Election Day: Iranian Citizens’ Street Observations
While the polls were open in Iran, the International Campaign for Human Rights in Iran spoke to four voters about their votes, the state of the polling stations, and their expectations for the election.
A computer engineer told the Campaign, “If we skip the 2009 comparison, the polling stations are crowded. I mean, I really didn’t believe that so many people would participate this year. Of course, I only saw the polling stations in the central and northern neighborhoods of Tehran. I had gone to Hosseinieh Ershad with my father to vote, but it was very crowded, so we went to a kindergarten that was another polling station nearby. We waited in line for an hour there before we could vote.”
The 45-year-old engineer told the Campaign that many people who were standing in lines to vote were wearing green clothing. “Unlike four years ago, IRIB [the state broadcasting organization], showed as many green-wearing people as they could! But people were very concerned that their votes would not be counted again. Their tone was one of fear of fraud. I don’t believe fraud is out of the question, but I think that cheating during this election will be difficult for various reasons, and the regime does not consider it economical to pay a price for eliminating someone like Rowhani who has always had a cooperative view to the power centers,” he told the Campaign.
“Nowadays people pay attention to an individual who will focus on their rights, someone who will pay attention to their economic situation, who will increase their security and respect, and who will reduce the fear of a war with the US and Israel. We are now afraid that any moment Israel will throw bombs and missiles at Iran,” he added.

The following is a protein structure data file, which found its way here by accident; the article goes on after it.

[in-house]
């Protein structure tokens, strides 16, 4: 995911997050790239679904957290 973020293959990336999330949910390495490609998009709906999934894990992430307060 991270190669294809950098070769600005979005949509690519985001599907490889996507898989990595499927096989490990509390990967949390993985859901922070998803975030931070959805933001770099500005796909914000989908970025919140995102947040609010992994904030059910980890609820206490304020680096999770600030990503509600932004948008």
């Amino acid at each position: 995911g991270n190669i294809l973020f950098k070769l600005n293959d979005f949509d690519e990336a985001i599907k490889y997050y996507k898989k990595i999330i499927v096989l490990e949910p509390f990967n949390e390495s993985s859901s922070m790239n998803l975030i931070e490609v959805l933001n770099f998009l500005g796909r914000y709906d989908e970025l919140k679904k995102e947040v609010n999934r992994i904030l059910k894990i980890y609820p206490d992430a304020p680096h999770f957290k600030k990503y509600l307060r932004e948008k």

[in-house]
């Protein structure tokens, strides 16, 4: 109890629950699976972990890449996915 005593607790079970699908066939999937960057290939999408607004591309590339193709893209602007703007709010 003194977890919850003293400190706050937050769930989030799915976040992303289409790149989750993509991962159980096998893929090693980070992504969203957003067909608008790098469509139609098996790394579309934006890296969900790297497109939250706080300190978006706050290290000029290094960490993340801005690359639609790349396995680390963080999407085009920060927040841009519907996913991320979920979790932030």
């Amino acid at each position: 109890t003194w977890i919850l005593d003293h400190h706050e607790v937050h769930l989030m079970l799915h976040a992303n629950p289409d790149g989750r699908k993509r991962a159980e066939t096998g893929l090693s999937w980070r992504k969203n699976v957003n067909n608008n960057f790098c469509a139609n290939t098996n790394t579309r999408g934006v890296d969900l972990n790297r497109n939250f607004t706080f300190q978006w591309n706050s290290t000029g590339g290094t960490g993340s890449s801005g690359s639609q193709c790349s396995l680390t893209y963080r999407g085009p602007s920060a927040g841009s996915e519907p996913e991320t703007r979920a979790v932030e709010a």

A bank employee told the Campaign that the polling stations were a lot more crowded than four years ago. “I dropped in on five polling stations at Sa’adat Abad’s Kaj Square, a polling station in Vanak Square, a school on Enghelab Avenue, and a school on Villa Avenue. It’s interesting that most analysts were fighting over Rowhani and Jalili over the past days, but standing in lines, people were talking about Qalibaf and Rezaei. Nobody is paying attention to the reformist or principleist thinking. Many blame Jalili for the sanctions, especially after his third debate. They are tired of Khatami’s politics, too. Right now, people are looking for someone to solve their economic problems a little,” he said.
“I am tired. I want someone to come, talk the Supreme Leader into negotiating with the US, end the sanctions, and end the high prices. How long can we continue to live under these high prices?” said the bank employee.
A theater actress told the Campaign, “I went to a polling station at Takht-e-Tavoos avenue with three of my other friends. All of us voted for Rowhani. It was not crowded, but people were acting funny. They were whispering and staring at the ballot boxes, as if there was something wrong with the ballot boxes! One person tried to pick up the ballot box to make sure there was no hole under it! We were laughing and joking in hushed voices. Me and my three friends were staring at the police officers there, meaning to ask, ‘Are you going to cheat again, dudes?!'”
Asked whether she expected election fraud again this time, the actress said, “Well, nothing is impossible here, but it didn’t stink like fraud. I hope we don’t find out we were fools in a few hours!”
A Tehran high school teacher told the Campaign, “In the polling stations there was about half of the crowd we saw four years ago. At least in the central Tehran polling stations that I went to, there was not the crowd that there was four years ago. There were some unmotivated youth there, too, who did not believe in any of the candidates. They said they had come to laugh and be together, and to vote for Gharazi.”